It has felt impossible to write about things as trivial as Halloween costumes or home-cooked meals on this blog, but I finally came to realize that this space is like a gratitude journal for me. It gives me respite from the storm and enables me to elevate the things about life that I want to be true for all people. I want all people to have the time, space, resources, and opportunity to live a purposeful and joyful life (while continuing to advocate for others to be able to do the same). When I write in this space, I'm carving out space to think about the kind of family and community I want to foster. I'm taking a break from the 11 hours I spend working to eliminate injustice every day and focusing on the things that are right in my world, even when I'm overwhelmed by what's wrong. 

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Monday, June 12, 2017

My Genetic Testing Update

We’ve been on a journey in our family to get to the root of some of the issues we’ve been having. The first issue we started addressing was Henry’s struggle with self-regulation. It’s something we heard from teachers for multiple years before we finally took action. When he was five years-old, we started him in a play-based therapy. When his issues didn’t resolve themselves, we had him get tested by a neuro-behavioralist (recommended by the therapist). Those results came back pretty inconclusive. He said Henry might have ADHD in a few years but for now it just looks like anxiety.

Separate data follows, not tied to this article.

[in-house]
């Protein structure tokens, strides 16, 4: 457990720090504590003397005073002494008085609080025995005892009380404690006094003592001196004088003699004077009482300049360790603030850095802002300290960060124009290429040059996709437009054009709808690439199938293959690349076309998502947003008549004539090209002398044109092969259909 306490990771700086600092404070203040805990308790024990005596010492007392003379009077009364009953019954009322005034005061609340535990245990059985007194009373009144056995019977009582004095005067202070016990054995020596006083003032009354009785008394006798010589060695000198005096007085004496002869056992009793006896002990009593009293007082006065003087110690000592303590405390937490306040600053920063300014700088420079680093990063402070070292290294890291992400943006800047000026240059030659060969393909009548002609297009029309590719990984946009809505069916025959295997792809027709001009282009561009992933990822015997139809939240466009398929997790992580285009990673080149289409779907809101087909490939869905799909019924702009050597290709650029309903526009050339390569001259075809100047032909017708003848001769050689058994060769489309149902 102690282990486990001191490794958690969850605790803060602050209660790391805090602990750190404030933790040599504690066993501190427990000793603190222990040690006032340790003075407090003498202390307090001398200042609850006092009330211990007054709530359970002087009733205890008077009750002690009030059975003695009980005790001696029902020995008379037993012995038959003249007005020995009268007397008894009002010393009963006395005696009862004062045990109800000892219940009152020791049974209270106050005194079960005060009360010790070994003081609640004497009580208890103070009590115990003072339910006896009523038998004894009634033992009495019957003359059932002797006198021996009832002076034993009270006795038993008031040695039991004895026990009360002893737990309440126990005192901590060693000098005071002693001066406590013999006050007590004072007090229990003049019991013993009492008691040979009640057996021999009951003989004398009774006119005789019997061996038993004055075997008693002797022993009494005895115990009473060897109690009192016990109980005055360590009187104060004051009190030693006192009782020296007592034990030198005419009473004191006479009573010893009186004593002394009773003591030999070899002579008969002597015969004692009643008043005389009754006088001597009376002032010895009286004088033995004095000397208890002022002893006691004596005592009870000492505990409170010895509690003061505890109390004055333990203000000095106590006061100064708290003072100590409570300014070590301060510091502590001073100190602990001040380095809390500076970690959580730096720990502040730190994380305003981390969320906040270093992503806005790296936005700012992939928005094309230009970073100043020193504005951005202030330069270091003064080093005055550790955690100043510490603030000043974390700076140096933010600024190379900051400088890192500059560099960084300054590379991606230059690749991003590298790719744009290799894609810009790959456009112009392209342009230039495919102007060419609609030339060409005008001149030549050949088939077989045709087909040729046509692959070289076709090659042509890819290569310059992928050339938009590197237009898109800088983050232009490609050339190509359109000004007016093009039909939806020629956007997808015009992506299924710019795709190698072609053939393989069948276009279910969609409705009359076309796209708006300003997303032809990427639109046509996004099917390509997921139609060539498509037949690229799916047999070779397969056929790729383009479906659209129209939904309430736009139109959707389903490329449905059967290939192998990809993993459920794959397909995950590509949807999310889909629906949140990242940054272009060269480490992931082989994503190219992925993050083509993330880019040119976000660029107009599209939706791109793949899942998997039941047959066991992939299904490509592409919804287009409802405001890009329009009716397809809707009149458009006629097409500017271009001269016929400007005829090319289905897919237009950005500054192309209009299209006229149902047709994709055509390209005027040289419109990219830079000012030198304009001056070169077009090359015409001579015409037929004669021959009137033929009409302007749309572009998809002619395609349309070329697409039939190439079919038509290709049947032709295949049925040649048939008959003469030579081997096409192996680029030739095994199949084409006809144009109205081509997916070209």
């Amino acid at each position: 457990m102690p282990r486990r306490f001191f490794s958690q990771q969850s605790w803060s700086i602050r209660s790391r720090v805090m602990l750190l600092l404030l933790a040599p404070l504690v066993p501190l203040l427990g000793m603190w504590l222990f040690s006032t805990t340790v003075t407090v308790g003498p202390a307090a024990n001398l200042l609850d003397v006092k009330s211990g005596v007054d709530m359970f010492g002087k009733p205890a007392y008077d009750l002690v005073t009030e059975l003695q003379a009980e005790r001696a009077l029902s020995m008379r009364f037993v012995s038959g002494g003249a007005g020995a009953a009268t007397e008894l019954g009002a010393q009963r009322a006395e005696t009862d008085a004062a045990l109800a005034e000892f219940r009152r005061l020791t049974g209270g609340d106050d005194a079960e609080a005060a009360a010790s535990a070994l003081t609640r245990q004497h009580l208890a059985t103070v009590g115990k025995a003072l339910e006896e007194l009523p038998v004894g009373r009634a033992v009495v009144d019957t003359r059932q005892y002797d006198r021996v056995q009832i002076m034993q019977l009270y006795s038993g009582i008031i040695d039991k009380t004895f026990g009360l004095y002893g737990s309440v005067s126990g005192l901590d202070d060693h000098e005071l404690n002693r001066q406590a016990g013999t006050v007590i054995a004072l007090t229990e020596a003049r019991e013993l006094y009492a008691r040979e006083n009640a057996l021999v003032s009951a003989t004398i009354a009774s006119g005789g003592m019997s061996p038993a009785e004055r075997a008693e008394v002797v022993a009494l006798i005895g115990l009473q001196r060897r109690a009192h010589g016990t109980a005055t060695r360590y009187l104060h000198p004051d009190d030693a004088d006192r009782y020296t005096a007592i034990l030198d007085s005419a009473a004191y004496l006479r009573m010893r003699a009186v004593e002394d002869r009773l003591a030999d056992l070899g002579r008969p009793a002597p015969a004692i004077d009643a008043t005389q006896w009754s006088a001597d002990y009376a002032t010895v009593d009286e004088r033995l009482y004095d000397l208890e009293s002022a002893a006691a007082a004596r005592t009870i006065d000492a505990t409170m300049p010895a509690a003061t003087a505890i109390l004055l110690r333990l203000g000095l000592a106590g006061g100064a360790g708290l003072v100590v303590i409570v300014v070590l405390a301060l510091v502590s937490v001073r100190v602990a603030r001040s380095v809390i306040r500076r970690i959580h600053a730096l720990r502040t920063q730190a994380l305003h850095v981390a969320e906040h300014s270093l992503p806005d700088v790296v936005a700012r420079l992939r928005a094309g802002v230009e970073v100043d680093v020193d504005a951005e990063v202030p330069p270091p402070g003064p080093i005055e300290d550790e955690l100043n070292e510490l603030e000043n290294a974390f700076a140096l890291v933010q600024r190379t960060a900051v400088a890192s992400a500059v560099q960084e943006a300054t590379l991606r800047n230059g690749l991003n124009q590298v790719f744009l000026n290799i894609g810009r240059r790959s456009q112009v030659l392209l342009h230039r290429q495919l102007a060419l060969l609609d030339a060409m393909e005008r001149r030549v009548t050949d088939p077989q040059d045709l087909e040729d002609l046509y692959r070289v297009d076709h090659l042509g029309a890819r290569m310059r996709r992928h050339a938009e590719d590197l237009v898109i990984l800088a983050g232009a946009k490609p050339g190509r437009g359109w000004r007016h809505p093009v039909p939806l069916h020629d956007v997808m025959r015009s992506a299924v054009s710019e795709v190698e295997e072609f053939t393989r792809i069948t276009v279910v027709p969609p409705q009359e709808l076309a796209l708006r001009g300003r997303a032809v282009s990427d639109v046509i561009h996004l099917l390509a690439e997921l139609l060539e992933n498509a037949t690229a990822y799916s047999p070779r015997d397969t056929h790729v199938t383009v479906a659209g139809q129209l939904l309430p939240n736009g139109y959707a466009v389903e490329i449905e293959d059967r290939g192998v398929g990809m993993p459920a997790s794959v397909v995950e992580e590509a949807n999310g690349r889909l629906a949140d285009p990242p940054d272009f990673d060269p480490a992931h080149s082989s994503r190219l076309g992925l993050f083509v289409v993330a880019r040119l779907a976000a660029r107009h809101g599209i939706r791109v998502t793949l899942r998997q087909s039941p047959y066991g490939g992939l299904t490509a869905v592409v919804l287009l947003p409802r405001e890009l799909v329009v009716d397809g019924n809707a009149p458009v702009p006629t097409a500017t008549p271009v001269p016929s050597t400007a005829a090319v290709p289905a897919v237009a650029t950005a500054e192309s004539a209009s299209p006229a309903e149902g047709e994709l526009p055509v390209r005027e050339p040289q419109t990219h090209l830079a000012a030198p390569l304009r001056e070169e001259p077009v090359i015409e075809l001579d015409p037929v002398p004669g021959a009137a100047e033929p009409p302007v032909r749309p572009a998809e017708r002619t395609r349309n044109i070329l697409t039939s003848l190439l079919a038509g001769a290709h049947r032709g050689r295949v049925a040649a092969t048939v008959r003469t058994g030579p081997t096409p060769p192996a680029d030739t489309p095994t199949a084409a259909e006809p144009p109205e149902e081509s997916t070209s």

He didn’t have any solid answers about why a five year-old would have anxiety, but he mentioned genetic testing and food sensitivity testing. Both of those tests (both administered by different people at different places) revealed issues that are linked to anxiety: a gluten-sensitivity which means his gut is malfunctioning and he’s not producing dopamine and serotonin well and issues with his MTHFR gene (which means he doesn’t process folic acid well, which means he doesn’t produce dopamine and serotonin well). Overall, the assessment was that he only had control of 70% of his behavior.

The psychiatrist who did the genetic testing prescribed a mega-dose of folic acid, and we have seen huge changes in his behavior because of it. We also took him off gluten.